An education in Ornello’s extra virgin olive oil

An education in Ornello’s extra virgin olive oil. It has been a few weeks that Theresa from The Farm at Rockledge Gardens and I returned from our epic journey to Italy.

He has recently sent us 2 more different varieties of his wonderful olive nectar. They vary in colour and flavour so we asked Ornello why this was and he has given us some interesting information regarding the way that olives are grown and why each of the 4 oils we have available, are so different. What follows is an education in Ornello’s olive oil from Ornello himself:

Related recipes


“The extra virgin olive oil production in the municipality of Vallecorsa, Italy, is renowned all over Italy for growing olives. The ancient olive groves of the area are of special value and contribute to the morphology of the landscape, which is a vast area strongly characterized by stone wall terraces.

The olive oil of the area is obtained from a single “cultivar” (a single variety of olive), Carboncella. Typical of the areas of Lower Lazio, Carboncella adapts well to limestone soils found in and around the territory of  Vallecorsa. The olive oil produced from the Carboncella olive is good, harmonious, fruity, bitter and pungent, so the flavour is characterised by a very intense fruit with a bitter almond aftertaste. The colour of the oil fades from green to golden yellow as the olives develop. The Carboncella olive has a very high in polyphenols and chlorophyll.  Polyphenols are phytochemicals; compounds found abundantly in natural plant food sources, and have antioxidant properties.

The olive harvesting period generally occurs during the first days of November, although the trend is to keep a close eye on the crop in order to anticipate the best time for harvesting. For example, in 2015 the first harvest began on October 24, a second harvest was carried out on November 1st, a third on November 13th and a fourth on November 20th. Each harvest is typically carried out over one day, at most two days. The olives are then pressed within 24 – 36 hours from the time of harvest. Harvesting our olives is exclusively made by hand and olives are raked from the trees to fall onto non-toxic, antispine polyethylene sheets.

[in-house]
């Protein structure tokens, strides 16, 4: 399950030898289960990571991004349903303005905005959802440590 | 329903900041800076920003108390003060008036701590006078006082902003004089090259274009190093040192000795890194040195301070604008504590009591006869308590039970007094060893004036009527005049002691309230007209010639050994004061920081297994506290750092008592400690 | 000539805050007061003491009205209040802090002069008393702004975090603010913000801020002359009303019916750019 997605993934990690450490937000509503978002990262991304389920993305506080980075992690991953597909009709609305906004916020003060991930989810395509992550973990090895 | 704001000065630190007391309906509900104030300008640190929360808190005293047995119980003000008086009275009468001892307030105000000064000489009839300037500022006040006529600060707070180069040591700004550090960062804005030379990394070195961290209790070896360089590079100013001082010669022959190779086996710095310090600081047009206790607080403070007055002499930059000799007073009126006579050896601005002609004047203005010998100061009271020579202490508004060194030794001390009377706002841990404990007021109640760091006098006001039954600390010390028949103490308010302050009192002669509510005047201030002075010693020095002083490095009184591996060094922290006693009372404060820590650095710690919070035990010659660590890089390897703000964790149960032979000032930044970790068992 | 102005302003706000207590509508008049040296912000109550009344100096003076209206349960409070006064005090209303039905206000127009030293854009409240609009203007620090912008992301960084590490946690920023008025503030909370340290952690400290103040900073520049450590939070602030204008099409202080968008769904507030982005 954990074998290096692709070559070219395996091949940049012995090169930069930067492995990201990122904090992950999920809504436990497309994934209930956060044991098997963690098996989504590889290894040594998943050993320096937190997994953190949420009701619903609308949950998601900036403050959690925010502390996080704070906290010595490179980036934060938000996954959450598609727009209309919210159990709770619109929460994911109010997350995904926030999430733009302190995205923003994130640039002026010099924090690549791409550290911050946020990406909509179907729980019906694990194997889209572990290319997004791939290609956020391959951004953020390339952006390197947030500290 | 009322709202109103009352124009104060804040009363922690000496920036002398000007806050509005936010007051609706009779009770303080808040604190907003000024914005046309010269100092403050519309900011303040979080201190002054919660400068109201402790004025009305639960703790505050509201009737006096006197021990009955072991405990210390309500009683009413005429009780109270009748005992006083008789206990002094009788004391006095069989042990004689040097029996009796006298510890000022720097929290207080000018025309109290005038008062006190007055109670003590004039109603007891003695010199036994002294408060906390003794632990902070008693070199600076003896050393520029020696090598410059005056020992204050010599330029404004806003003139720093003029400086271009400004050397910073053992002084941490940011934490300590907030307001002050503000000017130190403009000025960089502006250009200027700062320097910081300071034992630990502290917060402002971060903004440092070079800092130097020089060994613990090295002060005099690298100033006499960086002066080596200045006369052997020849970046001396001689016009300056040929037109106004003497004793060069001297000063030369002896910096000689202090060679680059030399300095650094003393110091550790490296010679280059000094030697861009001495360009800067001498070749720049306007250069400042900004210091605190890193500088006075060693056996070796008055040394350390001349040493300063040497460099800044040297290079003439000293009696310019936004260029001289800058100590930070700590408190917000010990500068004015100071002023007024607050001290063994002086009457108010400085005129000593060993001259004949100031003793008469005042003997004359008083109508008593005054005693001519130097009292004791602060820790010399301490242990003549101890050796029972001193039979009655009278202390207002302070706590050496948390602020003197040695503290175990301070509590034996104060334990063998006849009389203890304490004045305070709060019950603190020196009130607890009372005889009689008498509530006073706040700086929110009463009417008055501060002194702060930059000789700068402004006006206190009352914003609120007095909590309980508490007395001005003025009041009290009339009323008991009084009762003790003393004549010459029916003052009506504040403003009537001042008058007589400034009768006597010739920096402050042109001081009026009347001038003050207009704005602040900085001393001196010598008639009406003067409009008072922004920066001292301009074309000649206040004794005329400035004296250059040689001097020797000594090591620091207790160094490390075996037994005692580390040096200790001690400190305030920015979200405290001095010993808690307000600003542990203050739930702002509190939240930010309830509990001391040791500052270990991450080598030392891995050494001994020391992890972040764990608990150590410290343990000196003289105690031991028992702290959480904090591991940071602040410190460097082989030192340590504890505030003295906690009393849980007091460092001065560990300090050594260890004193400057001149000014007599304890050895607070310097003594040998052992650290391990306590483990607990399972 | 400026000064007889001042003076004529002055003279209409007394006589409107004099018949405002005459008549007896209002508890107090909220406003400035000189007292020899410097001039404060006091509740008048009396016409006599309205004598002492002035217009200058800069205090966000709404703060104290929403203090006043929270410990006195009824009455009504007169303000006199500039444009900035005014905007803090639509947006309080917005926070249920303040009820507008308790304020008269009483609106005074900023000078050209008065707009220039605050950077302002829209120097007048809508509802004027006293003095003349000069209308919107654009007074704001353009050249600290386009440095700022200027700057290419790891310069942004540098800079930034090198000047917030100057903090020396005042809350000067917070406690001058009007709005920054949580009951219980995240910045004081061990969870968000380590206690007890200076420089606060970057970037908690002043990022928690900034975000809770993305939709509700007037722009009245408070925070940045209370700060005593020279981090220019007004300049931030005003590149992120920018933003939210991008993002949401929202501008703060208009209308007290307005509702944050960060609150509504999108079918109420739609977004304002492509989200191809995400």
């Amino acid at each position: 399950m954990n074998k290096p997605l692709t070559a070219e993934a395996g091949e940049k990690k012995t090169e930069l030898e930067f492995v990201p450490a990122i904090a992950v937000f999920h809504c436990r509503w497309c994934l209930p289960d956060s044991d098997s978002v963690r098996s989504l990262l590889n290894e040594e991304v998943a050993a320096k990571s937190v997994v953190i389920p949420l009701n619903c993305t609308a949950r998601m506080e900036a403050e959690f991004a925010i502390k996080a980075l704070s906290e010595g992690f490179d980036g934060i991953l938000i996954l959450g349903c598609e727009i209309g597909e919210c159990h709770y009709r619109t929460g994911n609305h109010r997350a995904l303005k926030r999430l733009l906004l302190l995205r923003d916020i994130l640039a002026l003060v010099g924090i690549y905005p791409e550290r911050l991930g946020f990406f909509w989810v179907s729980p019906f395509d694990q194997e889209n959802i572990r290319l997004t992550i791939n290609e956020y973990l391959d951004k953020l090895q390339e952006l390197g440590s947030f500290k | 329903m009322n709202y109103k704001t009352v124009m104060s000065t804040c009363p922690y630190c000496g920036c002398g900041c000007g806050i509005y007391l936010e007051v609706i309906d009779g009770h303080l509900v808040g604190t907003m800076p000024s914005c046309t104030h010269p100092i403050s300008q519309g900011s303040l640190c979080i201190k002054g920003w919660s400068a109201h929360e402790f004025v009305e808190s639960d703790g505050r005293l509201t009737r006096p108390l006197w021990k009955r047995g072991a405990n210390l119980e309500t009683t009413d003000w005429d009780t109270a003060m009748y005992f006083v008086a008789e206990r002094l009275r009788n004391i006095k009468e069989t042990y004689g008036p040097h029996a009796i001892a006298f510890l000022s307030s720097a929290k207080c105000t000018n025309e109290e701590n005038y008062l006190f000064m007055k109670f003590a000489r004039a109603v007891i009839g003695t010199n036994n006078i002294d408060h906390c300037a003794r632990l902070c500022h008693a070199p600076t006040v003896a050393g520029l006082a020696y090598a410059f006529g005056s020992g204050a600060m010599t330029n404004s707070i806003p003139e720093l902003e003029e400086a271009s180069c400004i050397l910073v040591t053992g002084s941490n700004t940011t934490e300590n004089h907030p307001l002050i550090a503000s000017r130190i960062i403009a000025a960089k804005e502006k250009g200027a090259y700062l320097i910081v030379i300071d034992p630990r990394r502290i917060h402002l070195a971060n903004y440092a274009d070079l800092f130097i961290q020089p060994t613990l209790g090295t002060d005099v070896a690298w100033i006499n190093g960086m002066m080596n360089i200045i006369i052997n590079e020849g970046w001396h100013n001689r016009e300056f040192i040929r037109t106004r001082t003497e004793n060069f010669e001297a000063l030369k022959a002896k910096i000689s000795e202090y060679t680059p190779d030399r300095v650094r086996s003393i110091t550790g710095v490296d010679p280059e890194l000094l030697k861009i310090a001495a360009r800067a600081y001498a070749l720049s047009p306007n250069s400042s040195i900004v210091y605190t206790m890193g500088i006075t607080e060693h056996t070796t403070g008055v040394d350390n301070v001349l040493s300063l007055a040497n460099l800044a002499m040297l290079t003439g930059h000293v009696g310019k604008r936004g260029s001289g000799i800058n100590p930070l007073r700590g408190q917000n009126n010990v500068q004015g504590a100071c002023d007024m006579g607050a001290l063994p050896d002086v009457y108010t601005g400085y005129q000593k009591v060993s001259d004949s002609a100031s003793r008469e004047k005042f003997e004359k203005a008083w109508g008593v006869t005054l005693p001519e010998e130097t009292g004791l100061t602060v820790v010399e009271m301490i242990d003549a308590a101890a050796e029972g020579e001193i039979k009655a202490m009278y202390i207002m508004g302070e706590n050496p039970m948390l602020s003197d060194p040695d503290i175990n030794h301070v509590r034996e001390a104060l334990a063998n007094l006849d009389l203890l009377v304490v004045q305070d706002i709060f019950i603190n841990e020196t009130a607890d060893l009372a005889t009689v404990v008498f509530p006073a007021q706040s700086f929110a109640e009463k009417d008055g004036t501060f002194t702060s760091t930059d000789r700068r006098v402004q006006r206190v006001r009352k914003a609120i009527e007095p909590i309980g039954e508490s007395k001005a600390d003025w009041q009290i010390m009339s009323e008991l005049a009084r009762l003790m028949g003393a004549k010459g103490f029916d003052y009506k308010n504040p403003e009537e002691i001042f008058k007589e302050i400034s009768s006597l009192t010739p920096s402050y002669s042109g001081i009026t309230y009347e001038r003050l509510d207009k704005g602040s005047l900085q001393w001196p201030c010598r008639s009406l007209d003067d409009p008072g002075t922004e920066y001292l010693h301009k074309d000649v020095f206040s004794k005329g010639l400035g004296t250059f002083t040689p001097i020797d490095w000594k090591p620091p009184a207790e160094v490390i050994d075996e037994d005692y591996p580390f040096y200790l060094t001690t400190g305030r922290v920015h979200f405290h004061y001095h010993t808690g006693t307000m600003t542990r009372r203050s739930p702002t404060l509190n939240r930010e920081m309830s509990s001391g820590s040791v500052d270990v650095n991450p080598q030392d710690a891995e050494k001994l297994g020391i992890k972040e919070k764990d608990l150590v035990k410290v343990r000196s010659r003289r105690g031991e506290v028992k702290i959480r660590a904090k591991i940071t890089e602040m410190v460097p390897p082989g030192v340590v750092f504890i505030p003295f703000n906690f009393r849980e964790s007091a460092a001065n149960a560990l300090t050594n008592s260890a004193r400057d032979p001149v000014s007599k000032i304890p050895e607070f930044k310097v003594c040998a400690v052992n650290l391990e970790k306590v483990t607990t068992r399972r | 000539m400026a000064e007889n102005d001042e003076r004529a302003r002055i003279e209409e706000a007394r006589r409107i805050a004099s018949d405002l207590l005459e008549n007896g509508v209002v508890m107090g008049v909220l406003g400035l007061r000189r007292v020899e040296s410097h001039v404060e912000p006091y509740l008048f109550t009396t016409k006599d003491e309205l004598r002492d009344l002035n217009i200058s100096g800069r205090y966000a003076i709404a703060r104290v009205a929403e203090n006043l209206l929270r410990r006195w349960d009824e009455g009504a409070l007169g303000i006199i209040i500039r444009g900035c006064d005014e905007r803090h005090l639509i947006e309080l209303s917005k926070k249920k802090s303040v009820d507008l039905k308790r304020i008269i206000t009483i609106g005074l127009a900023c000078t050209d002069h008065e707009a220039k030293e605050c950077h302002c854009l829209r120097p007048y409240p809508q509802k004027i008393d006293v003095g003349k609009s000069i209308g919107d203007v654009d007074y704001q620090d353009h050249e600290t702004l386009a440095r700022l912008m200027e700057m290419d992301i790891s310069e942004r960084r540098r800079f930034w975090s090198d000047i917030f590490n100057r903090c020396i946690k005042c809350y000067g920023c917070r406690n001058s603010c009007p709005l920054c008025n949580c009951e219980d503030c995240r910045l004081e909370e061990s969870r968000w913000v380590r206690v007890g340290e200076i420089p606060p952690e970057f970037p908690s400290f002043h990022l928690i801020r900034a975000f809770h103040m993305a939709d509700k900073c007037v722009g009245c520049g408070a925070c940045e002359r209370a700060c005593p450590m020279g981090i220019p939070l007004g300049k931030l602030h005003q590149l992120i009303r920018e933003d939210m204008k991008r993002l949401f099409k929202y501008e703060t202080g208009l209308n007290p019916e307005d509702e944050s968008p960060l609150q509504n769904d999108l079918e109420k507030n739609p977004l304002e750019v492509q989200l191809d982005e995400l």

Each period of collection affects the quality of the olive oil. A green oil will indicate an early harvest. A golden colour will indicate a harvest made during the more advanced periods. However, the acidity of an oil is the first indication of its ‘goodness’. To be called ‘extra virgin’ the acidity should not exceed 0.8%. Our oil produced in 2015 did not exceed 0.3 – 0.4 % which means that it has achieved a particularly high standard and is clearly below the parameters required by European law.”


We hope this has helped you with understanding firstly how olive oil is produced and secondly, how to increase your chances of selected a high quality, extra virgin olive oil. We recommend with all of the oil that we bring you, to avoid cooking with it. It’s perfect just as it is, drizzle it over your pasta and salad dishes – enjoy!

With many thanks to all the growers of Vallecorsa.


We will be catching up with the olive picking in November and can’t wait! If you would like to join us in Italy, find out more at ItalianHolidays.Vacations.


(Visited 19 times, 1 visits today)